Why do I feel like there is no meaning in my life? Get expert advice from coaching veteran, Eric Maisel on “how to find your purpose in life?” pulled from his newest book “Life Purpose Boot Camp: The 8-Week Breakthrough Plan for Creating a Meaningful life?
How to find your purpose in life?
In this interview, Eric Maisel, a creativity coach shares his secrets of finding your life purpose. The following blog posts take short excerpts from Eric’s book “Life Purpose Boot Camp”.
What is the purpose of life? What is my purpose in life?
“There is no one meaning of life but rather a multitude of subjective life meanings, and there is no one purpose to life but rather a multitude of subjective life purposes”- p9
Common challenges with the Traditional Definitions of Life Purpose
Traditionally, we view our life purpose as the main reason we’re brought here on earth to do. Often times, our purpose is viewed as unchangeable, a fixed assignment that we are bound to. In addition to that, we tend to perceive our purpose as something that is void of what is happening in the marketplace.
In his book, Eric touches on the challenge of viewing our life purpose through a traditional lens. He uses the example of knowing that your purpose in life may be to build bridges, yet despite your efforts, things don’t seem to materialize in the manner that they should. This may be because your life purpose and the facts of existence are out of alignment.
Another common problem is having a genuine sense of your life purpose but then realizing that it doesn’t make you happy. For example, you deeply want to write poetry for pleasure but you don’t find it satisfying as an occupation. A slightly different variation of this scenario is finding your life purpose but finding over time, that purpose changed. Maybe, you initially found a deep passion for science and enjoyed practicing in that field, but 20 years down the line, you began to find it more draining than enjoyable.
10 common misunderstandings about life purpose
Eric shares his thoughts on what life purpose is and is not:
We are evolved creatures, not designed by God. If we were designed with some life purpose in mind, we would need to know what that purpose was so we could live in alignment with it.
Instead of seeking a life purpose, we must decide what interests us. Life purpose is not given to us – it’s a decision.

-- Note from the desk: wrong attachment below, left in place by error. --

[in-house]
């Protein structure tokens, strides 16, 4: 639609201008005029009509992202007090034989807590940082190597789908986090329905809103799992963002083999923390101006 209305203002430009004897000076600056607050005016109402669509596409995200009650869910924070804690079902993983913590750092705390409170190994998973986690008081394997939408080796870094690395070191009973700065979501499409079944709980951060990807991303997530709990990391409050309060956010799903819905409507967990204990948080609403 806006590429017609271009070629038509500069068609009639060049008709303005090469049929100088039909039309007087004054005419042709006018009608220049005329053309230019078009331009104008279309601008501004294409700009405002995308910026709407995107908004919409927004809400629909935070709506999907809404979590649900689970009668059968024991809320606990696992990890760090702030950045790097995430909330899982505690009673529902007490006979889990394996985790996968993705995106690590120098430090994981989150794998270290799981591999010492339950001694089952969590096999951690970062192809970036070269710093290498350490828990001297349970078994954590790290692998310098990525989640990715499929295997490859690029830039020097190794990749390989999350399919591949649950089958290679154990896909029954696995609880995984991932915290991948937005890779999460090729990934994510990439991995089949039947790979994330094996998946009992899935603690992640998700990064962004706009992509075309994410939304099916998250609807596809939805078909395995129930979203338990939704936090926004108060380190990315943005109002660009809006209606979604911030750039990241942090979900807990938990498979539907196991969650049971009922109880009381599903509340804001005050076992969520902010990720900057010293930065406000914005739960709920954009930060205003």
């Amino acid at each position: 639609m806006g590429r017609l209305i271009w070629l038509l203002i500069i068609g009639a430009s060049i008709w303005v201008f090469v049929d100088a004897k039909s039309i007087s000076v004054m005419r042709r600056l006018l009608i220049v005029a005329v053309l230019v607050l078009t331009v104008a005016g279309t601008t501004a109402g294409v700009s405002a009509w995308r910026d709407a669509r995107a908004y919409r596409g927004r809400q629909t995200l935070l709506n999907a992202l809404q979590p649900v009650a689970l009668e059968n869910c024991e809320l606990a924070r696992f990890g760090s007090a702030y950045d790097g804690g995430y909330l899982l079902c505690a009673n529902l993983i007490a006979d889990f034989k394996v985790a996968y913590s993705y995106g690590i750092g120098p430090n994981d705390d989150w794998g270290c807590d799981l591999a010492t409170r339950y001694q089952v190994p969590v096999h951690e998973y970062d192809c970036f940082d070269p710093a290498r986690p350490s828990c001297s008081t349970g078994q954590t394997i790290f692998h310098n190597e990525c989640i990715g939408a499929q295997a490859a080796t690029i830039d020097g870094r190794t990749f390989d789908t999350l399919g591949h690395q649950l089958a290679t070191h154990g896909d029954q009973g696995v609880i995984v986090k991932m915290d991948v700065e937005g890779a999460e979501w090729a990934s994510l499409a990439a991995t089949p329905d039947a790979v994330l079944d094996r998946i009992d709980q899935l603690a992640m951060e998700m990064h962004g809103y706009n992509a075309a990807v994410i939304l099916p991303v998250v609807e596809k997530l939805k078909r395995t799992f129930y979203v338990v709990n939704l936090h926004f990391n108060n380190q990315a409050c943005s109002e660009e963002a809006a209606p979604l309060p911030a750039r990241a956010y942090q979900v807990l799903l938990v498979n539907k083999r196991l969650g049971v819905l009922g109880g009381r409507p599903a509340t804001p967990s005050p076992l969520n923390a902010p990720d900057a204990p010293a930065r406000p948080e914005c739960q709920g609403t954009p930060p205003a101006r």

If you don’t decide to have life purposes, you will not have them.
Life purpose is a decision to honor something as more important than anything else.
Finding your life purpose is a painstaking process and it may lead you through a maze of false starts, contradictions, and confusions, but the end result is worth it.
Life purpose is the decision you make (intention). Meaning is the experience you achieve (outcome).
You can’t guarantee the experience of meaning. It’s about trying to create a meaning opportunity.
You can be living your life purposes even if on one given day you are not experiencing life as meaningful (e.g.- licking stamps for nonprofit work).
Both your intentions (your life purposes) and your experiences (feeling meaning) are important. Both must be kept in mind. Your goal is to take responsibility for creating in your life by investing time in your values (making-meaning investments), and principles.
Naming your values is one thing, but you must live them. If there are obstacles in your way (e.g- drug addiction), then these obstacles become part of your life purpose too.
What is meaning?
Eric distinguishes two ways in which we feel meaning. One of which is the significance of looking into the night sky and gazing at the stars. To some, that feels meaningful. This, however, is different than making meaningful choices in life because that type of decision-making is primarily rooted in our values and principles. As such, Eric emphasizes the idea of value-based meaning, which is when we make decisions and choices in our life that bring meaning versus hoping that meaning will just come along by happenstance.
How can I make my life more meaningful?
“Meaning is something we can aim for and try to create by investing our time, energy, and human resources in a given effort, activity, initiate, or way of being. It is also something that we can wish for by seizing some meaning opportunity, crossing our fingers, and hoping for the best. By making meaning investments (invest time in activities that are meaningful) and by seizing meaning opportunities we actively organize our day around making meaning. The first step is to make a list of things that feel meaningful to you (e.g.- creating, relationships, service, relaxing, specific activities, events, or states of being ”practice loving kindness”). Start creating a day or week where you include items from this menu of meaningful experiences. When you prioritize and make these investments every day feels meaningful”.p21